The Delaware-class battleships of the United States Navy were the second class of American dreadnoughts. With this class, the 16,000 long tons (16,257 t) limit imposed on capital ships by the United States Congress was waived, which allowed designers at the Navy's Bureau of Construction and Repair to correct what they considered flaws in the preceding South Carolina class and produce ships not only more powerful but also more effective and rounded overall. Launched in 1909, these ships became the first in US naval history to exceed 20,000 long tons (20,321 t).
The Delawares carried a battery of ten 12-inch (305 mm) guns in five turrets, an increase of two guns over the South Carolinas. With these ships, the US Navy re-adopted a full-fledged medium-caliber weapon for anti-torpedo boat defense. While the 5-inch (127 mm) gun was smaller than that used by other major navies, this would, with few exceptions, become the standard medium-gun caliber for the US Navy for the better part of the 20th century. As for speed, the Delawares were capable of 21 kn (24 mph; 39 km/h), a significant improvement over the earlier class's 18.5 kn (21 mph; 34 km/h). This would become the speed for all American standard-type battleships. Propulsion systems were mixed; while North Dakota was fitted with steam turbines, Delaware retained triple-expansion engines. US turbines at this point did not give great advantages in output or speed over triple-expansion systems, as turbine manufacturers in the US still faced great engineering difficulties. Turbines were also much less fuel-efficient, a significant concern for a Navy with Pacific responsibilities but lacking Britain's extensive network of coaling stations.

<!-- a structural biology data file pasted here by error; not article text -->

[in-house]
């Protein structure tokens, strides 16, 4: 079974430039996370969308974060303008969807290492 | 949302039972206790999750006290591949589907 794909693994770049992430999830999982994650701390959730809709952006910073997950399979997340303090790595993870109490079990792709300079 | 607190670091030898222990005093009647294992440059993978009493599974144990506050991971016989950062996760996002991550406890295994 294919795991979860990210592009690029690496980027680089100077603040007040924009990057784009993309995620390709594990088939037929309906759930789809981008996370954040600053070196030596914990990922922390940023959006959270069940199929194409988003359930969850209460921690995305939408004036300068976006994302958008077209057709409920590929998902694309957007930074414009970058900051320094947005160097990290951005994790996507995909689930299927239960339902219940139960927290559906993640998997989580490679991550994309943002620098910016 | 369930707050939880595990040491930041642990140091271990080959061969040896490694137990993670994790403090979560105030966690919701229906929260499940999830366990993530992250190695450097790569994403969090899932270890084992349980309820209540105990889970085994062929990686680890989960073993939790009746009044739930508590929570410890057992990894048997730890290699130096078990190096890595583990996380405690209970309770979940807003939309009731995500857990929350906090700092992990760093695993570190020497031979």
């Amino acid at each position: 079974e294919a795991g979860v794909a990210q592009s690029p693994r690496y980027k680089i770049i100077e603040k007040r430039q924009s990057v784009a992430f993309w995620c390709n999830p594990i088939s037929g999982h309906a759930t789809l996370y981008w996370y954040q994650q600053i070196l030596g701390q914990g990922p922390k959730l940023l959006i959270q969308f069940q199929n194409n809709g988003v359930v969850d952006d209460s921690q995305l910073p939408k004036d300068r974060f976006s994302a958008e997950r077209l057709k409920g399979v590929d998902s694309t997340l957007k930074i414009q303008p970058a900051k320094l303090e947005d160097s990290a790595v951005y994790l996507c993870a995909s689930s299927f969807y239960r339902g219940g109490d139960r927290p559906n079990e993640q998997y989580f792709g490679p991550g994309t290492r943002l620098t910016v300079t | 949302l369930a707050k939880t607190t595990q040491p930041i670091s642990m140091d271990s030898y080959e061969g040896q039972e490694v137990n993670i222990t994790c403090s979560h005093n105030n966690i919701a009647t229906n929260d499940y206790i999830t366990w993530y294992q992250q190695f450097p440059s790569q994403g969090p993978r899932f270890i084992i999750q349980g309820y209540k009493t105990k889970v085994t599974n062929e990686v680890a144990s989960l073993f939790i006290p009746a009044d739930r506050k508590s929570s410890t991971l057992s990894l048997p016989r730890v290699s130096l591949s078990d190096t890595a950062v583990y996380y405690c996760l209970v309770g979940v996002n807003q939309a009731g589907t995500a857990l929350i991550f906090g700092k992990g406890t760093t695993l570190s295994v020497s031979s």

These ships saw varied service during their careers. During World War I, Delaware was part of Battleship Division Nine of the US Atlantic Fleet, and was assigned to the British Grand Fleet. She escorted convoys and participated in the blockade of the German High Seas Fleet. In contrast, North Dakota remained on the American coast throughout the war, due in part to worries about her troublesome turbine engines. Post-war, they conducted training cruises with the US Atlantic Fleet. In 1924, Delaware was broken up for scrap metal in accordance with the Washington Naval Treaty of 1922. North Dakota survived until 1931, when she too was scrapped, under the terms of the 1930 London Naval Treaty.
(USS Delaware (BB-28) 1910)
(USS North Dakota (BB-29) 1910)
(USS North Dakota (BB-29) 1914)
(USS North Dakota (BB-29) 1918)
(USS Delaware (BB-28) 1920)